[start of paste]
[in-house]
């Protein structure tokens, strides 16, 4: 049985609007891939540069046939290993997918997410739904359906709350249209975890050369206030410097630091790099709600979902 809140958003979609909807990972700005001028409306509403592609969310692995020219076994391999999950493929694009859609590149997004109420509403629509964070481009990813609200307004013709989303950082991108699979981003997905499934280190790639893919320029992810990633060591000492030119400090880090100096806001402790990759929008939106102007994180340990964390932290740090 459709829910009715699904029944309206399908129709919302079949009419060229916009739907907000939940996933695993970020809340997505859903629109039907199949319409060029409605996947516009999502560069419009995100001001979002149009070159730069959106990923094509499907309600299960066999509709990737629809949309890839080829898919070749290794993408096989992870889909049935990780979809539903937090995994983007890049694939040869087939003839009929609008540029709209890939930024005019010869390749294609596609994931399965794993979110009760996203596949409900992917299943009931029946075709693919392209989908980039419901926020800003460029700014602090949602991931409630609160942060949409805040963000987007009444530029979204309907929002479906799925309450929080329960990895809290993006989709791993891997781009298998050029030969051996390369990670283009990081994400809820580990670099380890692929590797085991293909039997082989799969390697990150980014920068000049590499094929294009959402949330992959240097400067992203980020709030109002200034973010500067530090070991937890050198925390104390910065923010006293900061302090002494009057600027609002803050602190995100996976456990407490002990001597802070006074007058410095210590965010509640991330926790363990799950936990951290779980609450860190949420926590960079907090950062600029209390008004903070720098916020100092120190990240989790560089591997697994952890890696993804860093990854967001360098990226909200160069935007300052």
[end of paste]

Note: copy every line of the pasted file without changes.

[in-house]
């Protein structure tokens, strides 16, 4: 049985609007891939540069046939290993997918997410739904359906709350249209975890050369206030410097630091790099709600979902 809140958003979609909807990972700005001028409306509403592609969310692995020219076994391999999950493929694009859609590149997004109420509403629509964070481009990813609200307004013709989303950082991108699979981003997905499934280190790639893919320029992810990633060591000492030119400090880090100096806001402790990759929008939106102007994180340990964390932290740090 459709829910009715699904029944309206399908129709919302079949009419060229916009739907907000939940996933695993970020809340997505859903629109039907199949319409060029409605996947516009999502560069419009995100001001979002149009070159730069959106990923094509499907309600299960066999509709990737629809949309890839080829898919070749290794993408096989992870889909049935990780979809539903937090995994983007890049694939040869087939003839009929609008540029709209890939930024005019010869390749294609596609994931399965794993979110009760996203596949409900992917299943009931029946075709693919392209989908980039419901926020800003460029700014602090949602991931409630609160942060949409805040963000987007009444530029979204309907929002479906799925309450929080329960990895809290993006989709791993891997781009298998050029030969051996390369990670283009990081994400809820580990670099380890692929590797085991293909039997082989799969390697990150980014920068000049590499094929294009959402949330992959240097400067992203980020709030109002200034973010500067530090070991937890050198925390104390910065923010006293900061302090002494009057600027609002803050602190995100996976456990407490002990001597802070006074007058410095210590965010509640991330926790363990799950936990951290779980609450860190949420926590960079907090950062600029209390008004903070720098916020100092120190990240989790560089591997697994952890890696993804860093990854967001360098990226909200160069935007300052």